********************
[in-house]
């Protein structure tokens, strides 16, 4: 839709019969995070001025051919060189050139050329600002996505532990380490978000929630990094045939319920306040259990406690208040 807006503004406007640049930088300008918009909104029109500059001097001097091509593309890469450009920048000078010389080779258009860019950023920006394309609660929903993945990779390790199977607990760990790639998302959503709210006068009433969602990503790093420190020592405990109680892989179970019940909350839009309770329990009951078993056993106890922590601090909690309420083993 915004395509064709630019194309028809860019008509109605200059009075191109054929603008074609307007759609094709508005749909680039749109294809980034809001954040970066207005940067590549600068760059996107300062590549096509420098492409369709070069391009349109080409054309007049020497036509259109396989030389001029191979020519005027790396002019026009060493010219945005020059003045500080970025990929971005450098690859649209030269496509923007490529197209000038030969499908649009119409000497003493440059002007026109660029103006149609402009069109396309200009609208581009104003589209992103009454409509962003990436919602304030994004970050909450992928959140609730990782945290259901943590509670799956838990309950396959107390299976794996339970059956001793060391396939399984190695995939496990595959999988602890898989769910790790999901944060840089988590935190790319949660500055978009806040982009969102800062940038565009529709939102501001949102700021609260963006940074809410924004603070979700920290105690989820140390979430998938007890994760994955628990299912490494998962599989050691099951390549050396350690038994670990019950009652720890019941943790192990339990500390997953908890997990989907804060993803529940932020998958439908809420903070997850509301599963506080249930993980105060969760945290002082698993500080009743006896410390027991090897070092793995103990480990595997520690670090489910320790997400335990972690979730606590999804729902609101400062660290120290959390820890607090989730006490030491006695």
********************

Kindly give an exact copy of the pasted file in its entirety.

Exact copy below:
[in-house]
């Protein structure tokens, strides 16, 4: 839709019969995070001025051919060189050139050329600002996505532990380490978000929630990094045939319920306040259990406690208040 807006503004406007640049930088300008918009909104029109500059001097001097091509593309890469450009920048000078010389080779258009860019950023920006394309609660929903993945990779390790199977607990760990790639998302959503709210006068009433969602990503790093420190020592405990109680892989179970019940909350839009309770329990009951078993056993106890922590601090909690309420083993 915004395509064709630019194309028809860019008509109605200059009075191109054929603008074609307007759609094709508005749909680039749109294809980034809001954040970066207005940067590549600068760059996107300062590549096509420098492409369709070069391009349109080409054309007049020497036509259109396989030389001029191979020519005027790396002019026009060493010219945005020059003045500080970025990929971005450098690859649209030269496509923007490529197209000038030969499908649009119409000497003493440059002007026109660029103006149609402009069109396309200009609208581009104003589209992103009454409509962003990436919602304030994004970050909450992928959140609730990782945290259901943590509670799956838990309950396959107390299976794996339970059956001793060391396939399984190695995939496990595959999988602890898989769910790790999901944060840089988590935190790319949660500055978009806040982009969102800062940038565009529709939102501001949102700021609260963006940074809410924004603070979700920290105690989820140390979430998938007890994760994955628990299912490494998962599989050691099951390549050396350690038994670990019950009652720890019941943790192990339990500390997953908890997990989907804060993803529940932020998958439908809420903070997850509301599963506080249930993980105060969760945290002082698993500080009743006896410390027991090897070092793995103990480990595997520690670090489910320790997400335990972690979730606590999804729902609101400062660290120290959390820890607090989730006490030491006695």